The Warren Court (1953–69)

Criminal Procedure and Constitutional Rights

What happened in the Gault juvenile case?

Law enforcement officials in Arizona arrested 15-year-old Gerald Gault for allegedly making a lewd phone call to a woman in his neighborhood. Officers arrested Gault without informing his parents. A juvenile court judge held a hearing the next day and no transcript was made of the hearing. At a later hearing, the woman who claimed she received the lewd phone call did not testify. Gault was convicted solely on the basis of the testimony of a police officer who claimed that Gault had confessed to him. A juvenile court judge committed Gault as a delinquent, sentencing him to an industrial school until he turned twenty-one.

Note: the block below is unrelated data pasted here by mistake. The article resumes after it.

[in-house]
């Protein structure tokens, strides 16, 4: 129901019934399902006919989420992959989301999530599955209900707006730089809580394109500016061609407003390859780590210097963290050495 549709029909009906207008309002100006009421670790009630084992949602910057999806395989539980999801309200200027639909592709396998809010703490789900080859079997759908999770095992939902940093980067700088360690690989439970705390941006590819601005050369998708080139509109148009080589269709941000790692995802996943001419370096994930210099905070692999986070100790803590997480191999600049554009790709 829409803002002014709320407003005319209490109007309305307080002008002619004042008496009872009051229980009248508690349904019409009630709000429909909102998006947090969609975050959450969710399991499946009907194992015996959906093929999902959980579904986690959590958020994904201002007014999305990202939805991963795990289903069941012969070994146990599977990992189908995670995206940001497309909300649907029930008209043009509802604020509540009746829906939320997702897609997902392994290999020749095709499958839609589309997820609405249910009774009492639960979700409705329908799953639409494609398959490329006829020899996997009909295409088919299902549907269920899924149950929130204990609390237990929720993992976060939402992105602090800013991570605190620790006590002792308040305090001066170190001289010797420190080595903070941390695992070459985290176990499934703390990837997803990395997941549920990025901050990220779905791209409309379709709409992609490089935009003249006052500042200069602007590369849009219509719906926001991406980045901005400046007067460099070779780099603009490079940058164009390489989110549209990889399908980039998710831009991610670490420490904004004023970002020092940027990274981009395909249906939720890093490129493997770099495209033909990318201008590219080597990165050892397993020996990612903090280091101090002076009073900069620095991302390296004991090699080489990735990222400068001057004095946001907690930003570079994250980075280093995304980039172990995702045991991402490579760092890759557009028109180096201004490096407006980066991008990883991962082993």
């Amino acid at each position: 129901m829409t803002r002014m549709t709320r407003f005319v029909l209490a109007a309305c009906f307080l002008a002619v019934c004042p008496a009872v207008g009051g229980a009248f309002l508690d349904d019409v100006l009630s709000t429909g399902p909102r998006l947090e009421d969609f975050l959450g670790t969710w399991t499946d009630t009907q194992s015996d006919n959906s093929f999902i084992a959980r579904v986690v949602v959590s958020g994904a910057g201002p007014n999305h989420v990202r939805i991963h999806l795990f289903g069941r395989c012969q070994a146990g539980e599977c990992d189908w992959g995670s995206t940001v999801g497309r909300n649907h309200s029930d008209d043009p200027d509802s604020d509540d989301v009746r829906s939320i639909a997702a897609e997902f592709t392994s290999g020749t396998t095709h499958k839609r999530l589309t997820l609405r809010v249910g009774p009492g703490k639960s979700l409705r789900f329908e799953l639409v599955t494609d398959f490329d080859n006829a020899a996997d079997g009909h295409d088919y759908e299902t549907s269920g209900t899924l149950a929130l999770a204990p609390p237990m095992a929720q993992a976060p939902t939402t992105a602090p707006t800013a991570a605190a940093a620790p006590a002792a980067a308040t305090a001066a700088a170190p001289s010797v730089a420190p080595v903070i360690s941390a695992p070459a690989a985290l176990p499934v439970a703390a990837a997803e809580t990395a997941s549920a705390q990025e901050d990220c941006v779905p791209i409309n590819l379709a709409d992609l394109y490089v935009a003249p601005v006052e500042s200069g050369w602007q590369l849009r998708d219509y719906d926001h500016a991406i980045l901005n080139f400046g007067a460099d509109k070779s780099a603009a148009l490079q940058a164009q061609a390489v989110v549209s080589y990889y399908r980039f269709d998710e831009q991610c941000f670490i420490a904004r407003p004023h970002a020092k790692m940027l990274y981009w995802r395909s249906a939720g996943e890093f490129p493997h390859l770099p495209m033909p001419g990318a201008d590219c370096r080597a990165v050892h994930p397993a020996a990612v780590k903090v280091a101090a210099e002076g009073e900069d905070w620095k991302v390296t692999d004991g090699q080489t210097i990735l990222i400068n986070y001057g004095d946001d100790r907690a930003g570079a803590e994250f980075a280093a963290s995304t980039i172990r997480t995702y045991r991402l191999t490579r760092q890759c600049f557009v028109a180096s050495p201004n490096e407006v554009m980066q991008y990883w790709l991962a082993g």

Gault’s parents filed a lawsuit, contending that their son’s constitutional rights had been violated. The U.S. Supreme Court voted 8–1 in favor of the Gaults. The Court wrote: “The essential difference between Gerald’s case, and a normal criminal case is that safeguards available to adults were discarded in Gerald’s case.”


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